The rotary float of the present invention includes an elongated tubular arm with a drive shaft rotatably mounted therethrough. A drive unit is coupled to a rearward end of the shaft to rotate the shaft. A swivel on the forward end of the drive shaft connects the drive shaft to a collet shaft within an extension tube, and transmits rotational force from the drive shaft to the collet shaft. A bit is mounted on the forward end of the collet shaft, for grinding a surface adjacent the forward end of the extension tube. A cap is frictionally engaged over the bit, with an opening permitting the floating of an animal's teeth, while preventing contact with the remainder of the bit.

BRIEF DESCRIPTION OF THE SEVERAL VIEWS OF THE DRAWING

The preferred embodiment of the invention is illustrated in the accompanying drawings, in which similar or corresponding parts are identified with the same reference numeral throughout the several views, and in which:

FIG. 1 is a perspective view of a rotary float of the present invention;

FIG. 2 is a perspective view of the float with portions partially disassembled and exploded for clarity;

FIG. 3 is an enlarged side elevational view of the forward end of the float of FIG. 1; and

FIG. 4 is a super-enlarged perspective view of the pivoting knuckle of the float.

DETAILED DESCRIPTION OF THE INVENTION

Referring now to the drawings, in which similar or corresponding parts are identified with the same reference numeral, and more particularly to FIG. 1, the rotary float of the present invention is designated generally at 10, and includes an elongated arm 12 extending forwardly through a support housing 14. A pistol-grip type handle 16 is attached to housing 14, to provide a convenient location for holding float 10. A rotatable shaft 18 (shown in FIGS. 2 and 4) extends through arm 12, and has a connector 20 on the rearward end thereof. Connector 20 permits connection of drive shaft 18 to a rotary tool, which will cause the selective rotation of drive shaft 18 in arm 12.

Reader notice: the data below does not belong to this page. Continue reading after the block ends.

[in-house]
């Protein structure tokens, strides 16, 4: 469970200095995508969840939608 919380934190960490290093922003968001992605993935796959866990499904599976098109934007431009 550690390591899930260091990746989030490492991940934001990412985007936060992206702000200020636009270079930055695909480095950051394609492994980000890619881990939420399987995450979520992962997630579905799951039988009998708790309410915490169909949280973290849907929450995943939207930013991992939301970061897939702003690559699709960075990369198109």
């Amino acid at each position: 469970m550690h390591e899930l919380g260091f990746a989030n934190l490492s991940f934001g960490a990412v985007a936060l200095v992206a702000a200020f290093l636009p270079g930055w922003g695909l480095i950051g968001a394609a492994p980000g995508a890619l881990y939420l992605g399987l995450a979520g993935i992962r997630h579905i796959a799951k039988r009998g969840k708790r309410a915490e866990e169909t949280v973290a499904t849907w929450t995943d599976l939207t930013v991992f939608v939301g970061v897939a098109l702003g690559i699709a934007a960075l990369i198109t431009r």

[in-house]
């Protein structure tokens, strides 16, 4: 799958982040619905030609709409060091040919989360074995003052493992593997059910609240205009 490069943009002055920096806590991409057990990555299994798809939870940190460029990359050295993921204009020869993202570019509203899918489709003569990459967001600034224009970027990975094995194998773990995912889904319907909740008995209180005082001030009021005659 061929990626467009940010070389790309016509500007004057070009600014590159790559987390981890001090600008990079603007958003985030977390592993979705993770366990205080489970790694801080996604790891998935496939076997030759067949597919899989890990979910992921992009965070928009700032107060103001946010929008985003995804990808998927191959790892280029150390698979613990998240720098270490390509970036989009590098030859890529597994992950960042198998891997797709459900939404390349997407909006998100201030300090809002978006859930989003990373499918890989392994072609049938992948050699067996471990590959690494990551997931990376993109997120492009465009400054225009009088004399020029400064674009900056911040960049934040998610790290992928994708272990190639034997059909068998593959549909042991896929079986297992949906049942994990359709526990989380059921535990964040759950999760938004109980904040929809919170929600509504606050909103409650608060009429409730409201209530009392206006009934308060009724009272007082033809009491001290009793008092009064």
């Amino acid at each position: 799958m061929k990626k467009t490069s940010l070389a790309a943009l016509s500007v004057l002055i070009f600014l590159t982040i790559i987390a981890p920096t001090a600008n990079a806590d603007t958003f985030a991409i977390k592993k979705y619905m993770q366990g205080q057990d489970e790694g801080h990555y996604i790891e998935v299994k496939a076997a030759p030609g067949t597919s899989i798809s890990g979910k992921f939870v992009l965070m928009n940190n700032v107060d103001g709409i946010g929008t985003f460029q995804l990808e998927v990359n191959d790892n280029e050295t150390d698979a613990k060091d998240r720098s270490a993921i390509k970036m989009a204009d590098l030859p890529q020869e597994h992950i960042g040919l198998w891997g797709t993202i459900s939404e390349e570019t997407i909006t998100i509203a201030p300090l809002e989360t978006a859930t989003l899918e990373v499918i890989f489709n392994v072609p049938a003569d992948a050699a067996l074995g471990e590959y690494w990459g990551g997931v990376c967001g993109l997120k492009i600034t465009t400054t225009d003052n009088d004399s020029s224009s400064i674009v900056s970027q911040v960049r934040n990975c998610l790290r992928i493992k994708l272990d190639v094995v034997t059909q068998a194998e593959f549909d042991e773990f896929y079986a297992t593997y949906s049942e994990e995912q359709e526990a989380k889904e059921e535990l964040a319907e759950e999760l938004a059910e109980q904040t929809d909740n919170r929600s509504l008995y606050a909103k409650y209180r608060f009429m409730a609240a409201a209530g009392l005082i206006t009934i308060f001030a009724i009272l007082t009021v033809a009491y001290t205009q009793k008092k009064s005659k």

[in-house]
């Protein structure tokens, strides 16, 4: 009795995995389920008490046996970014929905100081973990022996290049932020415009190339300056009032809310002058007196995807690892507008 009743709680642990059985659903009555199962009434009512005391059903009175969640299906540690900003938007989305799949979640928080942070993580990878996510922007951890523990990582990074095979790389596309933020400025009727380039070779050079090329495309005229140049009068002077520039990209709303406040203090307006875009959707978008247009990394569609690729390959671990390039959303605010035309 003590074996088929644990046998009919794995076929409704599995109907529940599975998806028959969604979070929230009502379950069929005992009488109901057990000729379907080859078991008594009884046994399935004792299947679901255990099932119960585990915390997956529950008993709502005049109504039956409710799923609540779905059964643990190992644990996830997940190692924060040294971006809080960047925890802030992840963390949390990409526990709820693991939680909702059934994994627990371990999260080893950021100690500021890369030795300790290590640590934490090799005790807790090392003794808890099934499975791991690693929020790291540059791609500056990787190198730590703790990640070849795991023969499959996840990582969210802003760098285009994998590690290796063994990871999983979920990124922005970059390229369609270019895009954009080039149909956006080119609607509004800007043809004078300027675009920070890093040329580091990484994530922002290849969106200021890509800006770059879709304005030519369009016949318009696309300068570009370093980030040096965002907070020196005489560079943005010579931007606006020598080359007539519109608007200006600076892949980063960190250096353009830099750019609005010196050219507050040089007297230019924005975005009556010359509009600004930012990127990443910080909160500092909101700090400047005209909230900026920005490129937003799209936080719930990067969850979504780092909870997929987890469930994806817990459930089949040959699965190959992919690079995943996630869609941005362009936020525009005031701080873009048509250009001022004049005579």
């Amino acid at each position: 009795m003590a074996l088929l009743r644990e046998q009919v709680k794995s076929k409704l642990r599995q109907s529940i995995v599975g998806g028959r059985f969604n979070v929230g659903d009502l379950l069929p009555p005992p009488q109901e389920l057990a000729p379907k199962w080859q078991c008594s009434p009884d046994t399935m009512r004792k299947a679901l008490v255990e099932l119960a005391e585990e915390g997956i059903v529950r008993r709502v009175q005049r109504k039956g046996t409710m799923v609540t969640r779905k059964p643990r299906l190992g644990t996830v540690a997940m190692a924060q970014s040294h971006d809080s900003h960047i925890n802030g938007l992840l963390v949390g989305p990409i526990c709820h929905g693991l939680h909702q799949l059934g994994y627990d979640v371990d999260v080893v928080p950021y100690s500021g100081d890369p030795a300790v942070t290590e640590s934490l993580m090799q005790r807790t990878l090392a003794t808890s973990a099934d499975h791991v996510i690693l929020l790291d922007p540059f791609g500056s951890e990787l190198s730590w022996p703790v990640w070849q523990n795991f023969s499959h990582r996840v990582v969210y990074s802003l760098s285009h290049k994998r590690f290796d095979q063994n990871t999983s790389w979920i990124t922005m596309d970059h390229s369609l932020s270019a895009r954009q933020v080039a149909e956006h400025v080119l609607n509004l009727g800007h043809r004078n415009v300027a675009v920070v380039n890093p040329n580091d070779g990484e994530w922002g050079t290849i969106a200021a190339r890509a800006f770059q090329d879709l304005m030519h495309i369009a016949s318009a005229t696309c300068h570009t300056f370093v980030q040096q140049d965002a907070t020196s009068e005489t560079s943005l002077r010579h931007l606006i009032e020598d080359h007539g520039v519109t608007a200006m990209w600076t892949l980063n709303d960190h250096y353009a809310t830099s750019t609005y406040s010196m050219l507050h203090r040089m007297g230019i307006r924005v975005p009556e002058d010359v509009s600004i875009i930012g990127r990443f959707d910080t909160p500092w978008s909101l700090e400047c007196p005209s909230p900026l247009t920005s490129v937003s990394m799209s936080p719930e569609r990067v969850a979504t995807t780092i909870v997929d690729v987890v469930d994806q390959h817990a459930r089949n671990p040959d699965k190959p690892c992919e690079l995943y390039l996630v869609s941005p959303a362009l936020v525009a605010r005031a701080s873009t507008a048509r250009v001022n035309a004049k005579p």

The forward end 12 a of arm 12 has a knuckle 22, which permits the pivotal movement of an extension 24, connected to the forward end of arm 12. Extension 24 has a removable cap 26 with an opening 28 formed in one side proximal the forward end 26 a, to thereby expose a grinding bit 30 mounted on the forward end of shaft 18.

Referring now to FIG. 2, extension 24 and knuckle 22 are shown partially disassembled, to reveal the structure in more detail. Arm 12 is a hollow tube with shaft 18 extending therethrough and supported on conventional sealed bearings. A separate drive unit will rotate shaft 18, which will then rotate bit 30 in extension 24. The forward end 12 a of arm 12 is exteriorly threaded, and will receive the rearward end of knuckle base 32. Knuckle base 32 includes a rearwardly extending collar 34 having an outer diameter the same as arm 12, and interiorly threaded to engage the threads on arm forward end 12 a. Thus, collar 34 will extend forwardly flush with arm 12 when attached to the forward end of arm 12.

A hollow spherical ball 36 is mounted on the forward end of collar 34 and has a truncated forward end 36 a from which shaft 18 projects. Collar 34 and/or ball 36 preferably have a bearing race (not shown) mounted therein, to receive shaft 18 and permit the rotation of the shaft with little friction.